NEW YORK, NY–COVID vaccine surveillance efforts are a global priority, but safety monitoring for vaccines should not reflect a single population. The largest, most extensive international study of the background rates of adverse events of special interest (AESI) that are being tracked in vaccine surveillance efforts show that adverse event rates vary substantially by age, sex, and method of data capture.
Led by researchers at Oxford University, Columbia University, Erasmus MC, UCLA, and Janssen, an international team of collaborators from the Observational Health Data Sciences and Informatics (OHDSI) network provided a timely reference of the background rates of AESIs in a new study published June 14 in The BMJ.
The researchers found significant differences in the observed rates of AESIs based on the age groups and sex of more than 126 million people across four continents and 13 databases. Differences were also observed among people within databases.
“We knew regulators would be monitoring a long list of events for the surveillance of COVID vaccines safety,” said co-senior author Dani Prieto-Alhambra MD MSc PhD, Professor of Pharmacoepidemiology at the University of Oxford. “To do this, they need robust estimates of the background rates of these events in historical data. These results can be used as benchmark for the monitoring of these potential safety events and for any upcoming COVID-19 vaccines.”
There were 15 prespecified adverse events studied, matching those being monitored by the U.S. Food and Drug Administration and similar to those used by other regulatory agencies, including heart attack, stroke, and blood clotting. Incidence rates were classified by age groups and gender across the databases, though the outcomes of those groups vary by database.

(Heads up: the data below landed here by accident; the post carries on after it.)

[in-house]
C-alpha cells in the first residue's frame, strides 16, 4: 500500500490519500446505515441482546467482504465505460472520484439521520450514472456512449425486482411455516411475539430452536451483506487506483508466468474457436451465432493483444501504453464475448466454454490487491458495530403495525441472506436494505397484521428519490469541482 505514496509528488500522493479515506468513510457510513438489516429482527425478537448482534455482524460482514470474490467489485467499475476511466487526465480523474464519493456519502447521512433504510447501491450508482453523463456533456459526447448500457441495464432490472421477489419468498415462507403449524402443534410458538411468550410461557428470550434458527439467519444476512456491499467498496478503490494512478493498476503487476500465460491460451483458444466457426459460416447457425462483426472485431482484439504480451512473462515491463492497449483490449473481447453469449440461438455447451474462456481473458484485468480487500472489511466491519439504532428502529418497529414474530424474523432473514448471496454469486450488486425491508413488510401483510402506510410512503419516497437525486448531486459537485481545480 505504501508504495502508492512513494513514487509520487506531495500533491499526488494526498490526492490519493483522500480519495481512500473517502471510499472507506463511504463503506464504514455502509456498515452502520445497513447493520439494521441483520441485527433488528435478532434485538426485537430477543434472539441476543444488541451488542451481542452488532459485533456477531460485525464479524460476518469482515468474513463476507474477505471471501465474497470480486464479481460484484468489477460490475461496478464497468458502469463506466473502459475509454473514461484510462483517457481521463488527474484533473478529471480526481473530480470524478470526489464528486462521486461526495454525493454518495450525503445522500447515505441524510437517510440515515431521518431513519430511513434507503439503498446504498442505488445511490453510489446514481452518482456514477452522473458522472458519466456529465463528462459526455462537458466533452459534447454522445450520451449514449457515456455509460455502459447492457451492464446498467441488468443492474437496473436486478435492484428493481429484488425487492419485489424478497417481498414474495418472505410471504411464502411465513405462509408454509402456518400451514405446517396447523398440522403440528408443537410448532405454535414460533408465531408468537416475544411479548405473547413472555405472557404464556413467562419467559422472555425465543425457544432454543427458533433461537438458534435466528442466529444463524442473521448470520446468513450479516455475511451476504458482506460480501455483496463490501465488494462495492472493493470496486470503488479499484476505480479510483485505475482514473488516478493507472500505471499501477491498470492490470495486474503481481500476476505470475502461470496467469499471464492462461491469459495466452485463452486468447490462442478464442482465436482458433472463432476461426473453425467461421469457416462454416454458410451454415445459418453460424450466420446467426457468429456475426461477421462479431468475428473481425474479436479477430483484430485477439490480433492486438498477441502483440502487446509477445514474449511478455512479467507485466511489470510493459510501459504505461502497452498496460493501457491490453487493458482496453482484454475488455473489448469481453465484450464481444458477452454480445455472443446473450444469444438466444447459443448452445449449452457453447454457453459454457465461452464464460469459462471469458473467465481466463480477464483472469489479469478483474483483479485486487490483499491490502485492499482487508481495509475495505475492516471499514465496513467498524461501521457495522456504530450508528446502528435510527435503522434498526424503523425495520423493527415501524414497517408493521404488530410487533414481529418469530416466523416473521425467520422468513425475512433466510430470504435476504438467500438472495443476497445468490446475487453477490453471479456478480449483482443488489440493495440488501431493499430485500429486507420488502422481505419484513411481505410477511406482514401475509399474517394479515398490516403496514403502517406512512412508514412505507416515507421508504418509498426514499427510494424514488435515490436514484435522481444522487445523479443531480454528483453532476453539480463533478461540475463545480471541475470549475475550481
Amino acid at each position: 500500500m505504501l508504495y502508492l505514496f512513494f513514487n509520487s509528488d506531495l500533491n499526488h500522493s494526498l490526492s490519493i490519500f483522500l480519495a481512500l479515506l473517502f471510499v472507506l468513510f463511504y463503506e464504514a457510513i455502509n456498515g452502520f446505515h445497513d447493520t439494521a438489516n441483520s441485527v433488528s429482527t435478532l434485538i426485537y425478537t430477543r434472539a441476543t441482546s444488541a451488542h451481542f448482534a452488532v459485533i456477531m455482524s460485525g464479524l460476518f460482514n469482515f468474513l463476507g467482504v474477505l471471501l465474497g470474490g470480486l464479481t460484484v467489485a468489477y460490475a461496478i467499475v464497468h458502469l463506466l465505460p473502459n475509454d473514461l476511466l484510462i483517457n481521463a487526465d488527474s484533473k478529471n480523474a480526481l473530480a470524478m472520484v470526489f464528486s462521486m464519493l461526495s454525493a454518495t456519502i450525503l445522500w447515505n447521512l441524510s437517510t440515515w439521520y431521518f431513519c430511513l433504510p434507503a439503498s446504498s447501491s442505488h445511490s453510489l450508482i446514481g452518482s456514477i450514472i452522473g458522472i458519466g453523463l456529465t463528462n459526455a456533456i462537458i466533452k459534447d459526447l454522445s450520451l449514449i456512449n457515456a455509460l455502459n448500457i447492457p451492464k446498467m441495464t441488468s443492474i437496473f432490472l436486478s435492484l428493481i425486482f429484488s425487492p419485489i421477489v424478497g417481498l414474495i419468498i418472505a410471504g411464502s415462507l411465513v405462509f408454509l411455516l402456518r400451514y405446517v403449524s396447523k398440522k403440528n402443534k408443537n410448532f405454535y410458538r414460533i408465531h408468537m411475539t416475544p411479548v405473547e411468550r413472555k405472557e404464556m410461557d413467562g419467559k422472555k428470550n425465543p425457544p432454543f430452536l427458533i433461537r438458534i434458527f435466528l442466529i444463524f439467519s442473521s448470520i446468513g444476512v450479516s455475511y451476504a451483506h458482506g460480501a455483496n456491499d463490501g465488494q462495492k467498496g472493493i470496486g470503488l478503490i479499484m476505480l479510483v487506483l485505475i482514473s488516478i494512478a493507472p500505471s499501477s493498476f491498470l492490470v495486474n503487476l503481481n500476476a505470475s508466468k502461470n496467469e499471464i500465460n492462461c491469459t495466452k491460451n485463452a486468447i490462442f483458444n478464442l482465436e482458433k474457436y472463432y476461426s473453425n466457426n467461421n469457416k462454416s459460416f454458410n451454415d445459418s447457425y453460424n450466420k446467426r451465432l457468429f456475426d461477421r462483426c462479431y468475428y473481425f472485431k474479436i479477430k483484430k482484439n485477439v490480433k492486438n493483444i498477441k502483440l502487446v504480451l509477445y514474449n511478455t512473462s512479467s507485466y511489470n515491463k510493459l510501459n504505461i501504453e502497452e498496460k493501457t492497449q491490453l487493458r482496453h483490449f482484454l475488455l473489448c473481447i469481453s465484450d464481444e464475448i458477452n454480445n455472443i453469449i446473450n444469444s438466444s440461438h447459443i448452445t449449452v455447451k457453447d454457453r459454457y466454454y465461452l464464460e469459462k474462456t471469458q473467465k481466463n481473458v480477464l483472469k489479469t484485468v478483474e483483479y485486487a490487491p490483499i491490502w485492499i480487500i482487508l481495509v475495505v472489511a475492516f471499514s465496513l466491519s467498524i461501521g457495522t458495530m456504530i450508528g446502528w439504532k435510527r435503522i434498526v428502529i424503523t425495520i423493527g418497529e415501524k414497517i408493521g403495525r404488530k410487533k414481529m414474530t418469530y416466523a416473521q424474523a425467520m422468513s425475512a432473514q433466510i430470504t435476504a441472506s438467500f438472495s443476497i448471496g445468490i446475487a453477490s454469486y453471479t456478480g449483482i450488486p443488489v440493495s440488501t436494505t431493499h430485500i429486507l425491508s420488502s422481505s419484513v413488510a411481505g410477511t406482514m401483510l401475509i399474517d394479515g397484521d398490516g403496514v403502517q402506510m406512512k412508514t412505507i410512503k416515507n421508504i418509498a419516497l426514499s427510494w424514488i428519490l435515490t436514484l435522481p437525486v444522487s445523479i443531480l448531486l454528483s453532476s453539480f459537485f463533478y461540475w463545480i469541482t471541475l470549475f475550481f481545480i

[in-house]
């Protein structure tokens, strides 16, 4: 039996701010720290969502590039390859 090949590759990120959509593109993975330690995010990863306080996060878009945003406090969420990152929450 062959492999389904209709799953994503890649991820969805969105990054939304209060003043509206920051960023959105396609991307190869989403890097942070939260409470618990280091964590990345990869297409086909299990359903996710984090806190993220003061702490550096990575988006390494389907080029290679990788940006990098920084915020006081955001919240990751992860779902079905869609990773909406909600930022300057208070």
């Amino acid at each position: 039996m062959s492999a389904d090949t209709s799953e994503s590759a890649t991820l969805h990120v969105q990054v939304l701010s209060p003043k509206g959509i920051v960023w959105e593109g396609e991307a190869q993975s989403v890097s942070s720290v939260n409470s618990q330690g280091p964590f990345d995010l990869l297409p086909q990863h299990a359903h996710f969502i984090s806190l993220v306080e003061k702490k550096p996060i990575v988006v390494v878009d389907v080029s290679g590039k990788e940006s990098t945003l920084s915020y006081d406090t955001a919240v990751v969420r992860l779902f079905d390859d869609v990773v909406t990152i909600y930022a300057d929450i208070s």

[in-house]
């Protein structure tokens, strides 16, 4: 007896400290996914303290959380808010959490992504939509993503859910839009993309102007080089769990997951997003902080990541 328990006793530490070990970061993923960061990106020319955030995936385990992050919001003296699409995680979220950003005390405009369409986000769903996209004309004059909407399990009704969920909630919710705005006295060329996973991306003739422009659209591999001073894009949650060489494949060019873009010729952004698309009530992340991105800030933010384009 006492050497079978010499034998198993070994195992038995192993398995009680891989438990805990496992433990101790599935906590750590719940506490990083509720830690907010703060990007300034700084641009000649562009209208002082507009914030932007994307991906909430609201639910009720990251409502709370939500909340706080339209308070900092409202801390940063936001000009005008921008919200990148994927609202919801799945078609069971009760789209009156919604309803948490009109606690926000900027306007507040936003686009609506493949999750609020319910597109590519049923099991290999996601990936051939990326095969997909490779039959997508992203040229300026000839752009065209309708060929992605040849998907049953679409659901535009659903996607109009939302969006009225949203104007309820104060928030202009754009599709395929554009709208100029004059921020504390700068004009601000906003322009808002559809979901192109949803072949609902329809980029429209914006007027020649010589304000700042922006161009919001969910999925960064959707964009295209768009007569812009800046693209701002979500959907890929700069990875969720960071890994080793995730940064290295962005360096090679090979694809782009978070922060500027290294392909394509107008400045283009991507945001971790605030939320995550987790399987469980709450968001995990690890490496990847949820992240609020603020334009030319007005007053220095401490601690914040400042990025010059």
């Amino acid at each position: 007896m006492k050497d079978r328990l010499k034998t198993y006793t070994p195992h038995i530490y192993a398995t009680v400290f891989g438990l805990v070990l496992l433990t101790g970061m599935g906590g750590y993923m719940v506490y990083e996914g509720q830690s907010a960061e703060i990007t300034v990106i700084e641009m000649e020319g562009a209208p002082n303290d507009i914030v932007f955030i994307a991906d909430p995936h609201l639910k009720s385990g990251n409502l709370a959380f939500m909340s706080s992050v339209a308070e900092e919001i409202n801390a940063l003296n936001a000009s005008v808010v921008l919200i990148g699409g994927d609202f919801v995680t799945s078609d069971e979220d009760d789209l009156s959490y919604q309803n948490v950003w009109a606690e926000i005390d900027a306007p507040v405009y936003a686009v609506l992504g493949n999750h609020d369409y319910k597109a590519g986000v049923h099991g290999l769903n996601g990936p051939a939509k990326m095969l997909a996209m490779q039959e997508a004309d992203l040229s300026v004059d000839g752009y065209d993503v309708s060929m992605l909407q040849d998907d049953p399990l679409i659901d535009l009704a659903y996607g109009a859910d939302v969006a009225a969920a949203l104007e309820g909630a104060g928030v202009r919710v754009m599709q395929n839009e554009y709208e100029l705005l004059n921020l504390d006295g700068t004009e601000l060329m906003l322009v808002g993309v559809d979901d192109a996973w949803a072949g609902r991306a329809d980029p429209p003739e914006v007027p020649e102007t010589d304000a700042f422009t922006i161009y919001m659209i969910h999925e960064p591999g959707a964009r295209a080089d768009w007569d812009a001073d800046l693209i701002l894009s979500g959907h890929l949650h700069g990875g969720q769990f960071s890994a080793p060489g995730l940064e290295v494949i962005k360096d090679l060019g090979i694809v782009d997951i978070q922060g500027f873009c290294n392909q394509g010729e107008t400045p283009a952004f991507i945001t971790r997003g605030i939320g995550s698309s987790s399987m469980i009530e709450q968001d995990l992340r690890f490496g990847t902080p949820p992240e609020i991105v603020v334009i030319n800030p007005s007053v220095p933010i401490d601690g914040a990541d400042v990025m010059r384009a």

“We found significant heterogeneity in background rates between age and sex,” said co-lead author Xintong Li, DPhil candidate and Clarendon scholar at the University of Oxford. “If we compare these rates regardless of age or sex group, we may either find a false signal or neglect a real safety signal while monitoring vaccine surveillance.
“The observed and expected rates comparison should also be conducted within the same health database whenever possible,” Li added. “While we understand that is not possible for all surveillance systems or vaccine safety studies, choosing a similar population and stratifying or standardizing by age and sex is highly recommended.”
Heart attack, for example, was observed as a very rare (
“If a vaccinated population is older than an unvaccinated population, and we do not adjust for it, we may see a false increased risk of events following vaccination,” said co-lead author Anna Ostropolets, MD, a PhD candidate in the Columbia University Department of Biomedical Informatics.
The variability between different databases could reflect numerous factors, ranging from the process of data capture to population differences such as socioeconomic status and comorbidities.
“The observed heterogeneity between databases was more than I expected,” Prieto-Alhambra said. “As a consequence, vaccine safety surveillance should be conducted using the same database for both post-vaccine and background rates.”
This multinational network cohort study used deidentified electronic health records and health claims data, all of which were mapped to the OMOP common data model, which allows for the systematic analysis of different observational databases. All rates of adverse events, as well as the protocol and study codes, are available in the publication.